Tuesday, September 17, 2013

Butterfly Dream: Turtle Haiku by Peggy Willis Lyles

in memory of Peggy Willis Lyles who helped me publish my first English language haiku

English Original

Indian summer
a turtle on a turtle
on a rock                                                                                  

Heron's Nest Award winner, 3:10, December 2001

Peggy Willis Lyles

Chinese Translation (Traditional)


Chinese Translation (Simplified)


Bio Sketch

Peggy Willis Lyles was born in Summerville, South Carolina, on September 17, 1939. She died in Tucker, Georgia on September 3, 2010. A former English professor, she was a leading haiku writer for over 30 years -- helping bring many readers and writers into the haiku community -- excerpted from To Hear the Rain: Selected Haiku of Peggy Lyles edited by  Randy M . Brooks
Below is excerpted from The Heron's Nest's announcement of The Peggy Willis Lyles Haiku Award:
Isaac Newton reputedly claimed, "If I have seen further it is only by standing on the shoulders of giants." By any measure, Peggy Willis Lyles was a giant presence in the world of English-language haiku during the last quarter of the twentieth century and the first decade of this century. Those who came to know and admire Peggy's published work were enriched by the encounter. The scores of fortunate poets-from newcomers to veterans-who corresponded with Peggy at her "turtlerock" email address during her eight years as an editor with The Heron's Nest were even more profoundly rewarded through their firsthand experience of her incisive intellect and her generous spirit.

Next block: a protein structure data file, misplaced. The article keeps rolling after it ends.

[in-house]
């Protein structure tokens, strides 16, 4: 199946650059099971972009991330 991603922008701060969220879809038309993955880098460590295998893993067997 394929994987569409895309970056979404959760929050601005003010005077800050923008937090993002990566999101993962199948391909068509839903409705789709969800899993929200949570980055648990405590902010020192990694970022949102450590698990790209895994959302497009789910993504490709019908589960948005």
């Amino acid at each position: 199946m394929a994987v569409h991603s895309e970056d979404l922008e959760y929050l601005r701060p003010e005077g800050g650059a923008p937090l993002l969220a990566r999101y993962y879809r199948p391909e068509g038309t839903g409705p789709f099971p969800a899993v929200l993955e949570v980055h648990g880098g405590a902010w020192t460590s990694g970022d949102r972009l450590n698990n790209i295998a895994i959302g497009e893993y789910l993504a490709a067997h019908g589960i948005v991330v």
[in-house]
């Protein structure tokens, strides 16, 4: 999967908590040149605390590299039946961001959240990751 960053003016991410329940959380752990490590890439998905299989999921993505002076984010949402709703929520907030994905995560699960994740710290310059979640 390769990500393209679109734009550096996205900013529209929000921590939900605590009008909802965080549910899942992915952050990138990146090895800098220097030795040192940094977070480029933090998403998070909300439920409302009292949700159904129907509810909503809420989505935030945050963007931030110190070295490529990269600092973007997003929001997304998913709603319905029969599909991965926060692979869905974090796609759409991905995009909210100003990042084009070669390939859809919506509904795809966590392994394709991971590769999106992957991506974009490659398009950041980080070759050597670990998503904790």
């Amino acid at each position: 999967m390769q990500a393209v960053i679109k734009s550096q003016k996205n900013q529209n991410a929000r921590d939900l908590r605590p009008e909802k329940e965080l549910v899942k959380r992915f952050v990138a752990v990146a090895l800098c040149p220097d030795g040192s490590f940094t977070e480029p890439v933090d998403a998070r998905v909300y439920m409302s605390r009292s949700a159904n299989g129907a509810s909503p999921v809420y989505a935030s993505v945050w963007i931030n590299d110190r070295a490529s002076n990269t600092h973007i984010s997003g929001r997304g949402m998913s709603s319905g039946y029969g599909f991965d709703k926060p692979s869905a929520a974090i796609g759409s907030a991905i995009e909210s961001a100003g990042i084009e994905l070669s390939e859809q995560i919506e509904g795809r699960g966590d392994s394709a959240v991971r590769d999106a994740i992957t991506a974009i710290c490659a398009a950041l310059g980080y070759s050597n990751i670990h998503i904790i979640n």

1. spring fever —
    the turtle’s neck
    at full stretch

    Second Place, Peggy Willis Lyles Haiku Awards

    Carole MacRury

    This poem doesn’t need commentary. After all, don’t most of us stick our necks out at the first sign of spring?

    I would like to state up front, however, that I worried that my choice might be suspected of bias in that the late Peggy Willis Lyles, for whom this award is a memorial, penned a marvelous haiku about turtles. Moreover, said poem was used as a highlight in the announcement of this contest. Well, the truth is that “spring fever” became a favorite despite that worry. In other words, it not only had to be “excellent,” it had to overcome a disadvantage the other poems didn’t have: my concern about bias. It occurs to me that the poet who chose to submit this haiku may have done so to honor Peggy. If so, then I am even happier for my decision.

    -- excerpted from the Judge's comment

  2. The following haiku is the opening poem in "Section Two: Featured Haiku," Ripples from a Splash: A Collection of Haiku Essays with Award-Winning Haiku by Chen-ou Liu

    autumn dusk
    red leaves fall
    into a poem

    in memory of Peggy Willis Lyles

    who helped me publish my first English language haiku

    and in response to one of her one-line haiku

    into the afterlife red leaves

    Finalist, 2010 Touchstone Awards

  3. Tiny tracks in snow ~
    Winter sparrows' chirp ~
    Wakens silent morn

    Amateurish, I know, but I felt it might fit here...